Saturday, November 5, 2016

Rhyming history

This afternoon I came across a passage concerning labor conditions in German agriculture in the 1890's, and it struck a chord. Conditions on farms in the eastern part of the country were harsh, and wages were quite low. People emigrated to the western part of Germany, and to America, so the great landowners had trouble getting enough labor to work their holdings.

First there's the familiarity of the complaint and the type of remedy proposed:
For a time, the Agrarian, or Conservative Socialist party, to which the great landowners belonged, was wholly in favor of reactionary measures, such as the limitation of the right of free migration, higher protective duties upon foreign produce, and more stringent legislation against breach of contract on the part of domestic servants and farm laborers.
The blogger Atrios often highlights examples of businesses complaining about the lack of available workers, when what they really mean is that they're having trouble hiring good people at the wages they're willing to pay.

If you can't get people to stay and work on your farm for the wages you're paying, then you need to pay more. If you can't afford to pay more, then someone is doing a better job of producing food than you are. And if you can afford to pay more but just don't want to, perhaps out of a sense that "those people should know their place," then it's not really an economic problem.

The second resonance with the present came a little further down the page:
With regard to the east, on the contrary, Dr. Weber point out ... that unless some means can be adopted for checking the outflow of the German population, there is every reason to fear that their places will be supplied by an inroad of Slavs, and that thus an element of disintegration already existing will be increased.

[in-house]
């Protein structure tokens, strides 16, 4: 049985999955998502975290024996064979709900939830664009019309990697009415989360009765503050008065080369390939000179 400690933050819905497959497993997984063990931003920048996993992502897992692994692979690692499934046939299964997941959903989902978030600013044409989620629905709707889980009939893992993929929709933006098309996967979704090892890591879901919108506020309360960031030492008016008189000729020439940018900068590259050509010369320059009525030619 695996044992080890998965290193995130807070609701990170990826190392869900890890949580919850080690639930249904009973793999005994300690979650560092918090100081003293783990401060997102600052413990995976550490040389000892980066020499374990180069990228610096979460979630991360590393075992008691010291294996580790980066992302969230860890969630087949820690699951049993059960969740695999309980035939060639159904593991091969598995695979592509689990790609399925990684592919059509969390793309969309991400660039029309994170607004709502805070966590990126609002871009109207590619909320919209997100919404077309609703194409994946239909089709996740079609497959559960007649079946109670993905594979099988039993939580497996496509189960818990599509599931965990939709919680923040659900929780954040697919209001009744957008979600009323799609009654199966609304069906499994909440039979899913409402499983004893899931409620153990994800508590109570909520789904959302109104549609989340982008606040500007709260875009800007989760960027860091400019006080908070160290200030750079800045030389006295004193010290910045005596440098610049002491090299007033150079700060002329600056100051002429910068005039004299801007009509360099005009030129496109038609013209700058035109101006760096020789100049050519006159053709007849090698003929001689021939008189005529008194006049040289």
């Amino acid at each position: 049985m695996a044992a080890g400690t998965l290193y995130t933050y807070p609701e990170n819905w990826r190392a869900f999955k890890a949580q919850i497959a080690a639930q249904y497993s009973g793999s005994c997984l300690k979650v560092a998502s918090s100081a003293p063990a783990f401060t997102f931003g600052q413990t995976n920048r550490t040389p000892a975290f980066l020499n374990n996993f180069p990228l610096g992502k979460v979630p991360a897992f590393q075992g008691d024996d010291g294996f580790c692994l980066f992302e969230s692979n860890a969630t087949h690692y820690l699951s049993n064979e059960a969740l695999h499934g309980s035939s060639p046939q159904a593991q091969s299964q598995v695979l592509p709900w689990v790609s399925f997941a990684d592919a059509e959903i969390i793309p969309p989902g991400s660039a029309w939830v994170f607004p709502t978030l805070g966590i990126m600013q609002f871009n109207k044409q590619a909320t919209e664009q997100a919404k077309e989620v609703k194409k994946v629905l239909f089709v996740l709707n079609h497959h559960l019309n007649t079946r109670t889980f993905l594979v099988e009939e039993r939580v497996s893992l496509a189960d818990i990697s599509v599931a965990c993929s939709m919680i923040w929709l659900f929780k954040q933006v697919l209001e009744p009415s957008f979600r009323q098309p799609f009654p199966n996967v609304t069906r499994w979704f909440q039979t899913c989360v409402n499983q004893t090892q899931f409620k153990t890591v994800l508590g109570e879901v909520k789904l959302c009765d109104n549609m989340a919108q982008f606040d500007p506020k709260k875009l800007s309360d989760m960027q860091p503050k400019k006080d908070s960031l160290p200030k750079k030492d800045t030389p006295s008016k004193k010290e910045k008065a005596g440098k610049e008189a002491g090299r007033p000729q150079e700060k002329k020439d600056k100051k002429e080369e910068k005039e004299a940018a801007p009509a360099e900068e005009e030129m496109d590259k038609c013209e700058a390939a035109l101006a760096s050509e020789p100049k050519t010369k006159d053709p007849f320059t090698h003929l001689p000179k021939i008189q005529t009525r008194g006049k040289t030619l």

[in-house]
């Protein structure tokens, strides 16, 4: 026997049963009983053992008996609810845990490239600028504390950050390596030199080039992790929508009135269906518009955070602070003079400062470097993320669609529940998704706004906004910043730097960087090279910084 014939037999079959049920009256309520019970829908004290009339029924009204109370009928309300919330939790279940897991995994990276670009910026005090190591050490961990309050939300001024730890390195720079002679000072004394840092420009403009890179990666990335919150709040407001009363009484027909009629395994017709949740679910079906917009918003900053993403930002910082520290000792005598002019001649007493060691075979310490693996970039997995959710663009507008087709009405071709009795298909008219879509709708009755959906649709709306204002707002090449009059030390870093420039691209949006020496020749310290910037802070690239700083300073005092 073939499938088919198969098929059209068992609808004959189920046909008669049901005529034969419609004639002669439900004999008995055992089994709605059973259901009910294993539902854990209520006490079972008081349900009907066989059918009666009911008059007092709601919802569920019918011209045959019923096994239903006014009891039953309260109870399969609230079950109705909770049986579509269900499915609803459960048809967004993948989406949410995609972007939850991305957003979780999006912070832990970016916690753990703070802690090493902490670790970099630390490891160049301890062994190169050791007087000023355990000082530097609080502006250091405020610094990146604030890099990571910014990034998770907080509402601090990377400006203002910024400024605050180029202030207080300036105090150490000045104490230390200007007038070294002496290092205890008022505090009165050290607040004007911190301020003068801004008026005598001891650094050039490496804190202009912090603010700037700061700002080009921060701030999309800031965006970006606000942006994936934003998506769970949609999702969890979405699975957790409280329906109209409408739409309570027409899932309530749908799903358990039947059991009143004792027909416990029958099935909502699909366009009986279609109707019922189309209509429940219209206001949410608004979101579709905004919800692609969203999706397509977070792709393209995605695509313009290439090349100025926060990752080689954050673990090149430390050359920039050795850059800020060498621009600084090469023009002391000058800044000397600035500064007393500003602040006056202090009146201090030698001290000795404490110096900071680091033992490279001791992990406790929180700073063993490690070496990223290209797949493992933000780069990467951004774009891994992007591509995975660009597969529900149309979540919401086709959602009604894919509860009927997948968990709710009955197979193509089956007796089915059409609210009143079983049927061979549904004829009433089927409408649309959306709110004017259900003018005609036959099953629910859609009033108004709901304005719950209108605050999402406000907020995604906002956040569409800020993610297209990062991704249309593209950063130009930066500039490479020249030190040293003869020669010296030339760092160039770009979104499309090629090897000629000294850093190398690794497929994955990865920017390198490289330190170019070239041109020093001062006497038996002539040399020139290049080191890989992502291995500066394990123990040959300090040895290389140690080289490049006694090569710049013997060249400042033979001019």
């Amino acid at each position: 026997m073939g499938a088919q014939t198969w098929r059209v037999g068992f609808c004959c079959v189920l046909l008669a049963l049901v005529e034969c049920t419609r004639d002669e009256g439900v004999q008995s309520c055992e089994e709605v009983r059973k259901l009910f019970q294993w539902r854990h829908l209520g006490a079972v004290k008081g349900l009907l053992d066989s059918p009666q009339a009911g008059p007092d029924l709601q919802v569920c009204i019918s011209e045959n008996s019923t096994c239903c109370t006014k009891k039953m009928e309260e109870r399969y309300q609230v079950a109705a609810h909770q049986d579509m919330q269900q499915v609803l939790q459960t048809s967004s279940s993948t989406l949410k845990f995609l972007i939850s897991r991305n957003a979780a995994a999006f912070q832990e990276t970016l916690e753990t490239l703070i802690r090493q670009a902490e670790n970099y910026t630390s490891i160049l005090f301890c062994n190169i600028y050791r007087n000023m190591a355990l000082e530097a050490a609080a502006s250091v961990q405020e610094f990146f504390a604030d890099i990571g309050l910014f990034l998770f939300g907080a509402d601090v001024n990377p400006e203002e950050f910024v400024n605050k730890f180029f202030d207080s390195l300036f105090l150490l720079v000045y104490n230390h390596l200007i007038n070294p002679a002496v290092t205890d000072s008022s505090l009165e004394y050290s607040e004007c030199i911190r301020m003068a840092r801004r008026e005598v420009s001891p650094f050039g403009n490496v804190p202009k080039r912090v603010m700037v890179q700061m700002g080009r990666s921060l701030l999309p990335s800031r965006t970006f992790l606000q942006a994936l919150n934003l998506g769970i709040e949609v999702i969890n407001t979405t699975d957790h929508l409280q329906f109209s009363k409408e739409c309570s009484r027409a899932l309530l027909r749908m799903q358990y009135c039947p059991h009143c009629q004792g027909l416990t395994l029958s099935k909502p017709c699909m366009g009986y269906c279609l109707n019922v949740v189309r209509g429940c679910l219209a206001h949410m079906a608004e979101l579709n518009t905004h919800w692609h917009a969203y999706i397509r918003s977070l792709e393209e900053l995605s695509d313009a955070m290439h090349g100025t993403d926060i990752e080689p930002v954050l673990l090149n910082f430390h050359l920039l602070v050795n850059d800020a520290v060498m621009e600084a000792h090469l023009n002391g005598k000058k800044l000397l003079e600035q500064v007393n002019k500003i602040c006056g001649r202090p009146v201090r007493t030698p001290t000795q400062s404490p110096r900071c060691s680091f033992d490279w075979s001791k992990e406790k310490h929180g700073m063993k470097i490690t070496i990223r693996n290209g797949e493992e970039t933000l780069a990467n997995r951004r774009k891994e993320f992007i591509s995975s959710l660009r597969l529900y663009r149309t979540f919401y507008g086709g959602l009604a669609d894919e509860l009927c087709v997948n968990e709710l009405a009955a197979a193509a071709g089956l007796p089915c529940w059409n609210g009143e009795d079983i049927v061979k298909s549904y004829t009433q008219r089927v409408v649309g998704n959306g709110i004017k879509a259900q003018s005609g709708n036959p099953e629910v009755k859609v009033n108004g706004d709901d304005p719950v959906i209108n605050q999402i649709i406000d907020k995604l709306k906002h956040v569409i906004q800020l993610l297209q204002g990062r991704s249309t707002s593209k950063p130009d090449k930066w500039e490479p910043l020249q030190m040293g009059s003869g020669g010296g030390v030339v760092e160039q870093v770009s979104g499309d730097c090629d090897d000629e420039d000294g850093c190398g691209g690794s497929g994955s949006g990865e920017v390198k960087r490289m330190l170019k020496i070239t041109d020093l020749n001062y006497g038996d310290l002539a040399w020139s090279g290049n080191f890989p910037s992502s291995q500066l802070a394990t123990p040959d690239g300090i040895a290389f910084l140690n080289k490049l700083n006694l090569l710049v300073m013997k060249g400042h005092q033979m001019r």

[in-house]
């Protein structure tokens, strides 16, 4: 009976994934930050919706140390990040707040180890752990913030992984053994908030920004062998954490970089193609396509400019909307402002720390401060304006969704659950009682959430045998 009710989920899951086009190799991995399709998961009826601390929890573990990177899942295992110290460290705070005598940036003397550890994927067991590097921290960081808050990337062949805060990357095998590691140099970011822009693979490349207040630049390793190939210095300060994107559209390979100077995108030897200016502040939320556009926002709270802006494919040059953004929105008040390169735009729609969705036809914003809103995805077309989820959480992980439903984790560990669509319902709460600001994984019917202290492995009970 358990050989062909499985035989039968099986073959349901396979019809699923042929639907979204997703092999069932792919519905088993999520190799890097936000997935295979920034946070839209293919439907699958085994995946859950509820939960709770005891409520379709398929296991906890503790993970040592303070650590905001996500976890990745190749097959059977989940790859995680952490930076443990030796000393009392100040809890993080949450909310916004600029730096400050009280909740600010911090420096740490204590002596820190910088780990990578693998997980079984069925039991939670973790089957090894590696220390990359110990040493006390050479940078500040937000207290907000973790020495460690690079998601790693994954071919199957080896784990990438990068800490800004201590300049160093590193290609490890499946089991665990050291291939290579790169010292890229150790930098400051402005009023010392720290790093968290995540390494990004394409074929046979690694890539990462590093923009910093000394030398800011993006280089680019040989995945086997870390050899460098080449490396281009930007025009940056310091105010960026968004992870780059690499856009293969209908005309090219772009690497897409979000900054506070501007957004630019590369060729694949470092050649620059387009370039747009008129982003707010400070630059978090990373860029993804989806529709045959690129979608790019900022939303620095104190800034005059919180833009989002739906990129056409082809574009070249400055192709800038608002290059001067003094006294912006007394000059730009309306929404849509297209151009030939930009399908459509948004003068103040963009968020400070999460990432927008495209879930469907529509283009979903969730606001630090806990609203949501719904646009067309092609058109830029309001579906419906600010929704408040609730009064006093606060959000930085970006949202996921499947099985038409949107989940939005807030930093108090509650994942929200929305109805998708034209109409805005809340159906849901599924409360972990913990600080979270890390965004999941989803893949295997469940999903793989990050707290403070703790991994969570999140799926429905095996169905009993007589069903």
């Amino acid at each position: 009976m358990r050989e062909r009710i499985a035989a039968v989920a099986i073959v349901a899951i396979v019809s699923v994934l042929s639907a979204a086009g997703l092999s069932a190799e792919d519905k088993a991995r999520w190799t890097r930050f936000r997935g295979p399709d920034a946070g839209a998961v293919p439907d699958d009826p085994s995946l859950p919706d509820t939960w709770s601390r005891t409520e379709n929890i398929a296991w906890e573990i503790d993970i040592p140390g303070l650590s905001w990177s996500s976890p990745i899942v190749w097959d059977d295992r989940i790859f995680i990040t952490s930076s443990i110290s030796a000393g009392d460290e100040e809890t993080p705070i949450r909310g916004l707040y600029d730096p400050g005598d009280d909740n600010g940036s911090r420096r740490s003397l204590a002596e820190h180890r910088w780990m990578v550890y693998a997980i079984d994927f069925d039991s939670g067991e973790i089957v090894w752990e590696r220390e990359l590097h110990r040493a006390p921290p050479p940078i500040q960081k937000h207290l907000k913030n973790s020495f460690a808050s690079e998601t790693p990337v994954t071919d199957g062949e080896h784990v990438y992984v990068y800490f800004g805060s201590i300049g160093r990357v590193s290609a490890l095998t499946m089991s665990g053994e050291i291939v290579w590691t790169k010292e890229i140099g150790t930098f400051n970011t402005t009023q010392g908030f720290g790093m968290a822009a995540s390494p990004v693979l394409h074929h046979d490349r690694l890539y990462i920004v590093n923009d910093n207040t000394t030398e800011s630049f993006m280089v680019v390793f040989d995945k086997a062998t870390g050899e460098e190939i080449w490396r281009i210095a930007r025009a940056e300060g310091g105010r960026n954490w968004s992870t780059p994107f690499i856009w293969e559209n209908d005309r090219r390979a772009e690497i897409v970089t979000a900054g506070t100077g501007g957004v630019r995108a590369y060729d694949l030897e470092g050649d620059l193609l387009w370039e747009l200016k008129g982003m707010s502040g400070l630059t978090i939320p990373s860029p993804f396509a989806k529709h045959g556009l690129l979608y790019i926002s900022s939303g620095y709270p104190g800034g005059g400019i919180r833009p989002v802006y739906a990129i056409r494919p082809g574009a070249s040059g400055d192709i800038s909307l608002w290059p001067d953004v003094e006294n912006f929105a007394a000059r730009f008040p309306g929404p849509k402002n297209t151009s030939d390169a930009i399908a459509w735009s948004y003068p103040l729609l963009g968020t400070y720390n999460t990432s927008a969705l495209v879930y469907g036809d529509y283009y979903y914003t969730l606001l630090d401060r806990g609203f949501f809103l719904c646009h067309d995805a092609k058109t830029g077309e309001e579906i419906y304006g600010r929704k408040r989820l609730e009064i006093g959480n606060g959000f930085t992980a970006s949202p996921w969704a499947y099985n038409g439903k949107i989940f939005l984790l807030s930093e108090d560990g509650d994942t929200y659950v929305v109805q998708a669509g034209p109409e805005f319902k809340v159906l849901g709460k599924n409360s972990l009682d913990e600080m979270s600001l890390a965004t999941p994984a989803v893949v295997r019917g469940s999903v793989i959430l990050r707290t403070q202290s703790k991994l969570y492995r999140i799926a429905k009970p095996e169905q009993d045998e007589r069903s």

First you pay crap wages, so that the local population has better things to do than stick around and get a miserable reward for their hard work. Then people come in from the neighboring country, where farm labor is paid so poorly that even the crap wages you offer are an improvement, an opportunity. And you complain about them sullying your population.

It's hardly a new phenomenon for people to want something without having to pay for it - to want people to grow their food while hardly paying them enough to live on.

And racial anxiety about dilution of supposedly superior groups by immigration of "inferiors" is also an old idea.

But it's a bit rich for people to simultaneously complain about the difficulty finding workers willing to work at crap wages and complain about the racial or ethnic unsuitability of the folks who are willing to work for so little.

A bit rich, but sadly, also not new. Welcome to America of the 21st century ... or Germany of the 1890's.

Excerpted passages from Royal Commission on Labor, Foreign Reports: Germany (London, 1893), p. 52, reprinted in Theodore S. Hamerow, The age of Bismarck: documents and interpretations, Harper Torchbooks, 1973, p. 186

No comments:

Post a Comment